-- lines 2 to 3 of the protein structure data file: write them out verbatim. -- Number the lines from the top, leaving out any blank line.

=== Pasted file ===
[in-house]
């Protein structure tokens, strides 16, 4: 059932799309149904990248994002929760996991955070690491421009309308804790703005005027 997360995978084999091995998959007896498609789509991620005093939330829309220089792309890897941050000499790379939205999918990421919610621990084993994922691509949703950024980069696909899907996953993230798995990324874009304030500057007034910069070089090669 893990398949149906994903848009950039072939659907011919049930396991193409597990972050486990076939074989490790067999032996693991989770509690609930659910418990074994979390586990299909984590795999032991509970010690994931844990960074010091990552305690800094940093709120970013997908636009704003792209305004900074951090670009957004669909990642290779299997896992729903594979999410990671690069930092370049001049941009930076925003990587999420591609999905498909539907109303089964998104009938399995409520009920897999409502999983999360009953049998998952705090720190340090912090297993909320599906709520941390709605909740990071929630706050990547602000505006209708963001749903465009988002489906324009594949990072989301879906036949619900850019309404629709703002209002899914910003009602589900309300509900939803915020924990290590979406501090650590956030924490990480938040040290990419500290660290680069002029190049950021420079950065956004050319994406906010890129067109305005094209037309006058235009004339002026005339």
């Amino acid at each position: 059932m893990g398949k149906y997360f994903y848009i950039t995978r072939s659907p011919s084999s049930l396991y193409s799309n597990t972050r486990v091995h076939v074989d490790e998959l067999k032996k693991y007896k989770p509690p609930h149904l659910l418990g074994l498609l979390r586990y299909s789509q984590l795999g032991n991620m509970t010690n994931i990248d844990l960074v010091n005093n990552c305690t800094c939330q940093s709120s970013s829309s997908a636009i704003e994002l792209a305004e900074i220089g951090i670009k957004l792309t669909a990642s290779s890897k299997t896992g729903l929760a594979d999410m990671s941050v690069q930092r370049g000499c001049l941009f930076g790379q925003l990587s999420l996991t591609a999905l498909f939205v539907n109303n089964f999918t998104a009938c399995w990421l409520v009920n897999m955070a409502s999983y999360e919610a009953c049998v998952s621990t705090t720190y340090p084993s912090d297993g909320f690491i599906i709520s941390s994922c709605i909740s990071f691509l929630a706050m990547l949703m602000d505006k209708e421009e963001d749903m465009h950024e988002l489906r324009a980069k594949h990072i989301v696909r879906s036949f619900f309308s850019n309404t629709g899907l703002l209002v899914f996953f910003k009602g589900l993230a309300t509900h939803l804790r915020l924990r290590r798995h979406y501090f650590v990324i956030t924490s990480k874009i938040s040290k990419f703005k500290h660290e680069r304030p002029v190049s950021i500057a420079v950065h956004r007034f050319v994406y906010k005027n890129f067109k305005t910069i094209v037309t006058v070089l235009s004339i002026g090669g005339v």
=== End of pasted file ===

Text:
């Protein structure tokens, strides 16, 4: 059932799309149904990248994002929760996991955070690491421009309308804790703005005027 997360995978084999091995998959007896498609789509991620005093939330829309220089792309890897941050000499790379939205999918990421919610621990084993994922691509949703950024980069696909899907996953993230798995990324874009304030500057007034910069070089090669 893990398949149906994903848009950039072939659907011919049930396991193409597990972050486990076939074989490790067999032996693991989770509690609930659910418990074994979390586990299909984590795999032991509970010690994931844990960074010091990552305690800094940093709120970013997908636009704003792209305004900074951090670009957004669909990642290779299997896992729903594979999410990671690069930092370049001049941009930076925003990587999420591609999905498909539907109303089964998104009938399995409520009920897999409502999983999360009953049998998952705090720190340090912090297993909320599906709520941390709605909740990071929630706050990547602000505006209708963001749903465009988002489906324009594949990072989301879906036949619900850019309404629709703002209002899914910003009602589900309300509900939803915020924990290590979406501090650590956030924490990480938040040290990419500290660290680069002029190049950021420079950065956004050319994406906010890129067109305005094209037309006058235009004339002026005339």
């Amino acid at each position: 059932m893990g398949k149906y997360f994903y848009i950039t995978r072939s659907p011919s084999s049930l396991y193409s799309n597990t972050r486990v091995h076939v074989d490790e998959l067999k032996k693991y007896k989770p509690p609930h149904l659910l418990g074994l498609l979390r586990y299909s789509q984590l795999g032991n991620m509970t010690n994931i990248d844990l960074v010091n005093n990552c305690t800094c939330q940093s709120s970013s829309s997908a636009i704003e994002l792209a305004e900074i220089g951090i670009k957004l792309t669909a990642s290779s890897k299997t896992g729903l929760a594979d999410m990671s941050v690069q930092r370049g000499c001049l941009f930076g790379q925003l990587s999420l996991t591609a999905l498909f939205v539907n109303n089964f999918t998104a009938c399995w990421l409520v009920n897999m955070a409502s999983y999360e919610a009953c049998v998952s621990t705090t720190y340090p084993s912090d297993g909320f690491i599906i709520s941390s994922c709605i909740s990071f691509l929630a706050m990547l949703m602000d505006k209708e421009e963001d749903m465009h950024e988002l489906r324009a980069k594949h990072i989301v696909r879906s036949f619900f309308s850019n309404t629709g899907l703002l209002v899914f996953f910003k009602g589900l993230a309300t509900h939803l804790r915020l924990r290590r798995h979406y501090f650590v990324i956030t924490s990480k874009i938040s040290k990419f703005k500290h660290e680069r304030p002029v190049s950021i500057a420079v950065h956004r007034f050319v994406y906010k005027n890129f067109k305005t910069i094209v037309t006058v070089l235009s004339i002026g090669g005339v």